Hopeless Fight Of The Little “Pegasus” With The “Konigsberg”
Some of the noblest deeds of heroism in British history have been
performed in the face not only of heavy odds, but also of certain defeat;
and not the least of these was the plucky but hopeless fight which the
little Pegasus put up against the German cruiser Konigsburg.
The Pegasus was a third class cruiser, of 2,125 tons, launched in
1897, during the opening weeks of the war she had done much good service
on the East Coast of Africa, destroying the German port of Dar-es-Salaam,
and sinking a gunboat and a floating dock in the harbour.
She had, too, made a special point of searching for the Konigsberg,
a German vessel of 3,350 tons, launched in 1905, and carrying ten 4.1-inch
35 ½-pounder guns against the eight 4-inch 25-pounder of the Pegasus. While out at sea the two vessels had often been in wireless
touch, and the Pegasus had urged the enemy to come and make a square fight
of it; but to no purpose. The
Kongisberg preferred to keep her distance.
Then, the Pegasus being an old ship, with machinery that had always
been troublesome, there came a time-only a few weeks after the outbreak of
war-when she had to go into harbour to pull herself together.
In the middle of September 1914, she steamed into Zanzibar and came
to anchor. All the fires were
allowed to die out, for the boilers were sadly in need of cleaning, while
the engines stood in need of many minor repairs.
There is good authority for the statement that the Pegasus had no
sooner come to anchor than the owner of a native dhow, bribed with a gift
of two hundred rupees, left the port to convoy the intelligence to the
German cruiser. However that
may be, at daybreak on Sunday, September 20th 1914, the
Konigsberg appeared off the entrance to the port of Zanzibar, and, quickly
settling the account of a little tug boat that was employed as a patrol,
opened her broadside on the Pegasus from a distance of nine thousand
On board the Pegasus everyone was at his war station in a minute;
but it would have taken hours to get up steam from her cold boilers and
unlighted furnaces, and she had to do her best as and where she stood.
She was absolutely outclassed from the start. Her guns, though almost equal in calibre to those of the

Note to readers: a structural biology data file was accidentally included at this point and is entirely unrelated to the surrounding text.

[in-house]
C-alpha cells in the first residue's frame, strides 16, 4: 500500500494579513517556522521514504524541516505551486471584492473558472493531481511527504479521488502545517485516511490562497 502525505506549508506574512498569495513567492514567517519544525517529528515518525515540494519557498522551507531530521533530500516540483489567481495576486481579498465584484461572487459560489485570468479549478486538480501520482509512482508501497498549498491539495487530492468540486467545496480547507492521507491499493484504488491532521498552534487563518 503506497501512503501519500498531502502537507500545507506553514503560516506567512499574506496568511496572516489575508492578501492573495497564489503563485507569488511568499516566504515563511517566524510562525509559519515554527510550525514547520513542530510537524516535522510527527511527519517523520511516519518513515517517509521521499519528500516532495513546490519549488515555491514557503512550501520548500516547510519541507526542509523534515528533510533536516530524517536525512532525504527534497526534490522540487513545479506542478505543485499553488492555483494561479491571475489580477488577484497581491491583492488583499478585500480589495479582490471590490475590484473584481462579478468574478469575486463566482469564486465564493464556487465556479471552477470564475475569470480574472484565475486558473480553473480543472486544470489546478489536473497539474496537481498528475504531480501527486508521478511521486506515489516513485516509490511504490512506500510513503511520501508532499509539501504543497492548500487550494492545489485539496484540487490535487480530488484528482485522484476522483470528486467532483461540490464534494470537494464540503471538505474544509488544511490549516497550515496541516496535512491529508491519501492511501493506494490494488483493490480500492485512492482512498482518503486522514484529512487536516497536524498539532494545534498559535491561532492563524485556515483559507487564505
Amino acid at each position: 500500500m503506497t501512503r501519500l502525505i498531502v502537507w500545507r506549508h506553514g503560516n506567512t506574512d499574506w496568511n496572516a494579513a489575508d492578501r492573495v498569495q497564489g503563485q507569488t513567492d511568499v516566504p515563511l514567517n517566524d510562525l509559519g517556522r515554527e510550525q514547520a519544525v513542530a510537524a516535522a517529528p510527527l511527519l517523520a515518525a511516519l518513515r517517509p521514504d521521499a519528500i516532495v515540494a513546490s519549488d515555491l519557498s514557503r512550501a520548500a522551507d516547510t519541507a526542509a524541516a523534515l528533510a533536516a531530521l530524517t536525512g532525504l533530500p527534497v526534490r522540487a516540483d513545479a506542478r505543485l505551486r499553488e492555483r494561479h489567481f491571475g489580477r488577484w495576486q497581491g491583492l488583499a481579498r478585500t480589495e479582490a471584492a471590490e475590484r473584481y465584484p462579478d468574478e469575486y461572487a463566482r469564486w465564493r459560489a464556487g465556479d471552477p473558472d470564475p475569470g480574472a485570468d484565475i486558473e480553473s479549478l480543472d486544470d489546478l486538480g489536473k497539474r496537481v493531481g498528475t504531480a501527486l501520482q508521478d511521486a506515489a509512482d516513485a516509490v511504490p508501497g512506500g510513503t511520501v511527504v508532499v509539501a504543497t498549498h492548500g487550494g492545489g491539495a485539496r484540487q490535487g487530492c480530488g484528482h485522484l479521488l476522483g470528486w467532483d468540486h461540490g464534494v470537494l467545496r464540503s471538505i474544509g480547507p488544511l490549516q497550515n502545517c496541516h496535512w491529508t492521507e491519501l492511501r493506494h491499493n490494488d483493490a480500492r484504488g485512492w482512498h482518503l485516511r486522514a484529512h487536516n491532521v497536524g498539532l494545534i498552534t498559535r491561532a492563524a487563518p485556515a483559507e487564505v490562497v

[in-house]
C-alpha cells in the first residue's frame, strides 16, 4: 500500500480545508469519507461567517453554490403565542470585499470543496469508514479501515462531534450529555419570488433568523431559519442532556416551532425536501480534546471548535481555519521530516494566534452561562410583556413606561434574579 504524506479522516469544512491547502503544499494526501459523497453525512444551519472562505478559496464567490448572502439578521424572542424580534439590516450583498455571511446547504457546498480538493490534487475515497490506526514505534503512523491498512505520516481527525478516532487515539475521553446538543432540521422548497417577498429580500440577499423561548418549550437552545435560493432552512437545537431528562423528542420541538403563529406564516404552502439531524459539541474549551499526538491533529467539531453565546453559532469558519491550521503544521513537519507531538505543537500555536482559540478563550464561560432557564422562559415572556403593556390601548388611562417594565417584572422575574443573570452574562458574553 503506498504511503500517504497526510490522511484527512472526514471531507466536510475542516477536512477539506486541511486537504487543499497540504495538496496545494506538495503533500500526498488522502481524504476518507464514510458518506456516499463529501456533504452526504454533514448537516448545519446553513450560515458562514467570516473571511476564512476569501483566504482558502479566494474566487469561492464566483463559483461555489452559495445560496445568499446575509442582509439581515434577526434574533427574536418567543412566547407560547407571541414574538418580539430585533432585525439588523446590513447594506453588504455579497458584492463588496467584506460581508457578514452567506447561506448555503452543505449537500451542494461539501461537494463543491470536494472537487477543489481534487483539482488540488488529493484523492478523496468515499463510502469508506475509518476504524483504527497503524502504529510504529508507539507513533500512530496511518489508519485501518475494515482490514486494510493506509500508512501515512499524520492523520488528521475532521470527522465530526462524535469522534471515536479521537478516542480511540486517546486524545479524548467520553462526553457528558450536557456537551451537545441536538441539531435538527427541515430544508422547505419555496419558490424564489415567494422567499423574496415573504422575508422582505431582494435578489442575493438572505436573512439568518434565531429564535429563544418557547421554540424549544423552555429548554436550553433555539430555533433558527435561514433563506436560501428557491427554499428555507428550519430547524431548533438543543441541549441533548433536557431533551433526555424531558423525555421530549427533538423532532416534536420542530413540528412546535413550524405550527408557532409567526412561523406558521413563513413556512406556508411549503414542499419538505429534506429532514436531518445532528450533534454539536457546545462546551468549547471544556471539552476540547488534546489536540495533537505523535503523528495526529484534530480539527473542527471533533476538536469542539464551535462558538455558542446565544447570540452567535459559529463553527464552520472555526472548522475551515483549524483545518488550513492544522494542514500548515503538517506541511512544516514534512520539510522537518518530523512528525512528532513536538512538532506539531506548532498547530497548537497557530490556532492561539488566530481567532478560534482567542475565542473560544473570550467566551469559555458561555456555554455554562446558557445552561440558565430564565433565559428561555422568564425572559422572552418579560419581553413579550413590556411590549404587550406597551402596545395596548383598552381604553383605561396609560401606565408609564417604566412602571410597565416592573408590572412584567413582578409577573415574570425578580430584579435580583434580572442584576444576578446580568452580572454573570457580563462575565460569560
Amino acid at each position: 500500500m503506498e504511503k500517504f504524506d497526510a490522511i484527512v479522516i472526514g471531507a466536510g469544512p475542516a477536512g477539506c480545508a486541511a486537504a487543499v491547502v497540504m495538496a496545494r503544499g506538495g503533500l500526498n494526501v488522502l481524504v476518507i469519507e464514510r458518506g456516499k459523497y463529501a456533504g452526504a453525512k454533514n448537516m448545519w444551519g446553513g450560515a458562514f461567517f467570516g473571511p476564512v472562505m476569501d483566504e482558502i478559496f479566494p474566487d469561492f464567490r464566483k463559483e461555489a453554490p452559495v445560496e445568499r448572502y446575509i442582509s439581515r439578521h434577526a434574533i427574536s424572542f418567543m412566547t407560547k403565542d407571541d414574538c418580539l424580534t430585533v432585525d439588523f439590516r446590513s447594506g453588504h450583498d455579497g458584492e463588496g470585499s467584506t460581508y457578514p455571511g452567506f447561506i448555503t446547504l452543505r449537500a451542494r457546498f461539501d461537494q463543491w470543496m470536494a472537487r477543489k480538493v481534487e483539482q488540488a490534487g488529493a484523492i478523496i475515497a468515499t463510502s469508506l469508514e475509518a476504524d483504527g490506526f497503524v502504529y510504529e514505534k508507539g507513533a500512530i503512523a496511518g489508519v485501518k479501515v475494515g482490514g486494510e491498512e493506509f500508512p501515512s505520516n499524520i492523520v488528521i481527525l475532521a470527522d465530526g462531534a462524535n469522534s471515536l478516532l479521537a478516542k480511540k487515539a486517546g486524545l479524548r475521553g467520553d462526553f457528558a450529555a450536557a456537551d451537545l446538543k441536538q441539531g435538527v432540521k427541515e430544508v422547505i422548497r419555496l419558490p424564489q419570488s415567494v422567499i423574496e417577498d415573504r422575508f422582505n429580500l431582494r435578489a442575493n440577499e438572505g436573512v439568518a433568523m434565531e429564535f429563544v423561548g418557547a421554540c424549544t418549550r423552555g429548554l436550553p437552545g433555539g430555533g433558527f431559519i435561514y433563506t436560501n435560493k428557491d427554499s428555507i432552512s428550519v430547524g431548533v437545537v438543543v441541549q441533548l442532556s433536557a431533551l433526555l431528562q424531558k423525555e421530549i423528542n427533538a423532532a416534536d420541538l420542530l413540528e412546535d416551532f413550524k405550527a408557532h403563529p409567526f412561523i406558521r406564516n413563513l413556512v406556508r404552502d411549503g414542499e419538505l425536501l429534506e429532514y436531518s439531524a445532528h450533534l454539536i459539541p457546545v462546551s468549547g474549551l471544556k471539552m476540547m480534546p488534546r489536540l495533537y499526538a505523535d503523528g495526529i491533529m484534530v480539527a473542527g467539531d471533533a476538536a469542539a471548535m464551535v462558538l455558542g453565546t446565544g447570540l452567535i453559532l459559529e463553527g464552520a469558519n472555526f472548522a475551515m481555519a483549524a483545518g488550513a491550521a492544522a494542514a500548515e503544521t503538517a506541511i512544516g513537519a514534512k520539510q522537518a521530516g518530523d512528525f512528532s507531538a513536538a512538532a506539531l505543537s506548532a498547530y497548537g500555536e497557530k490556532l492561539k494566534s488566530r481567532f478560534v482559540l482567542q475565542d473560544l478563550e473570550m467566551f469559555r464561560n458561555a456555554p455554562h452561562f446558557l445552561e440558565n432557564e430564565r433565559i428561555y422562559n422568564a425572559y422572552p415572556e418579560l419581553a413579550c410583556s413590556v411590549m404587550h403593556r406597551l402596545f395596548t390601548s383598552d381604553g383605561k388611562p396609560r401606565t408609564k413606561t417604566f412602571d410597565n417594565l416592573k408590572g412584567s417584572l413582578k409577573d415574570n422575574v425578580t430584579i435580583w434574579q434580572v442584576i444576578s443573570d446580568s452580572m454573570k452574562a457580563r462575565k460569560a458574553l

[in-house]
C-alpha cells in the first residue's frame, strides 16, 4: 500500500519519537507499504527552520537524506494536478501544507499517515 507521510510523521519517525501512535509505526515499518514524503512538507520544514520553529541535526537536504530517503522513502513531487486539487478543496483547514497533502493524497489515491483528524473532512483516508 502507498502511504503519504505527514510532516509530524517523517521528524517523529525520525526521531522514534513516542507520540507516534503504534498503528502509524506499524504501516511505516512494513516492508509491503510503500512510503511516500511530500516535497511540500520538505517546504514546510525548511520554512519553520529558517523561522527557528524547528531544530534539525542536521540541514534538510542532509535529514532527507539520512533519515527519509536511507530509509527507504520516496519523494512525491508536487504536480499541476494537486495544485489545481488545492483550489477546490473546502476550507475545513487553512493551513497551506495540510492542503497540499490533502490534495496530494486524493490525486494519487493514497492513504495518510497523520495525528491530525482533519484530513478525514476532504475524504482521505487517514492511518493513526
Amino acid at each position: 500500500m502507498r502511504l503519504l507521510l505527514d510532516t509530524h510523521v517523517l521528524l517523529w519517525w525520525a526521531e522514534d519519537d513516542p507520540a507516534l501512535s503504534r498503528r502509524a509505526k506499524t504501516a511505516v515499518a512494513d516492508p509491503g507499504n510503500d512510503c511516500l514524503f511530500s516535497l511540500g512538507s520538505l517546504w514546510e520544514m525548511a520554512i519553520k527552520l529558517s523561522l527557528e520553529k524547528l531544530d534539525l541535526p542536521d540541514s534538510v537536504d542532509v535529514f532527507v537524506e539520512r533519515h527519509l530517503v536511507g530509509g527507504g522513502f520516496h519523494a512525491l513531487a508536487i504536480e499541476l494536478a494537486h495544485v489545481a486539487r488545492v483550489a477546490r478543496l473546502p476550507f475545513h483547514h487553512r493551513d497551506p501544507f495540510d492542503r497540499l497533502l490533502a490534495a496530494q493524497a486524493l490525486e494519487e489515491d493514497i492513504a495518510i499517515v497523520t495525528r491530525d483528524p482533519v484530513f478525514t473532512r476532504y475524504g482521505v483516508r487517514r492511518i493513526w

German cruiser, were obsolete by comparison, and the Konigsberg was able
to shell her from a distance, which her 4-inch guns could not cover.
For twenty-five minutes the Konigsberg poured in her relentless
broadside, steaming slowly in until she had reduced the range from nine
thousand to seven thousand yards; and still the shells of the Pegasus
failed to reach her. The shot
fell harmlessly into the water hundreds of yards short of the enemy
The poor little Pegasus was in a bad way from the start. The enemy’s shooting was not good, but with the advantage
of range they were able to take their own time, and the British ship soon
began to suffer severely. One
of the first to be hit was the gunnery officer, Lieutenant Richard Turner,
whose legs were shattered by a shell.
As he lay stricken and bleeding to death his thoughts were all for
the honour of his ship and his service “Keep it up, lads,” he said to
his men. “We’re
outclassed and done for; but d--- them, and keep it up!”
So, having asked for brandy and a cigarette, Lieutenant Turner
died; but the men “kept it up.” In
fifteen minutes all the guns of the Pegasus had been silenced and not one
of their shells had reached the enemy, whose guns had a range greater by
two thousand yards. The
cruiser’s flag was shot away from its staff.
Instantly a Marine ran forward, seized the flag, and waved it
aloft; and when he was struck down another came and took his place.
The flag flew until the end.
There was no braver man that day than the medical officer of the
Pegasus, Staff-Surgeon Alfred J. Hewitt.
Nearly all the casualties occurred on deck, and there he was from
the start to the finish, giving what help he could to the wounded men.
On one occasion he was holding a ruptured artery in the neck of one
man, and, with his other hand, stanching the flow of blood in the leg of
another, while his assistants went for bandages.
He could do nothing to help in the fighting, but there was
certainly no braver man in the ship.
When she had fired about two hundred shells, the Konigsberg
withdrew, leaving the Pegasus a battered and fast sinking wreck.
At the beginning of the action there were 234 officers and men on
board the British vessel, and of these 35 were killed and 53 wounded.
The proportion of casualties was high; but it would have been
greater if the Konigsberg had had sufficient pluck to stay and carry on
with her work. She left it
half finished, apparently fearing the approach of British vessels from the
No officer or man was rewarded for the fight the Pegasus made; but
it will be admitted that those who stand up unflinchingly to odds in this
manner are at least equally worthy of recognition with, let us say, those
who approach an unsuspecting enemy in an invisible submarine.
Sir Richard Grenville was beaten when he fought his great fight of
the “one against fifty-three; “but the story of his defeat is one of
the proudest in our naval history. The
Pegasus, like Grenville’s Revenge, was lost, but she was lost in glory.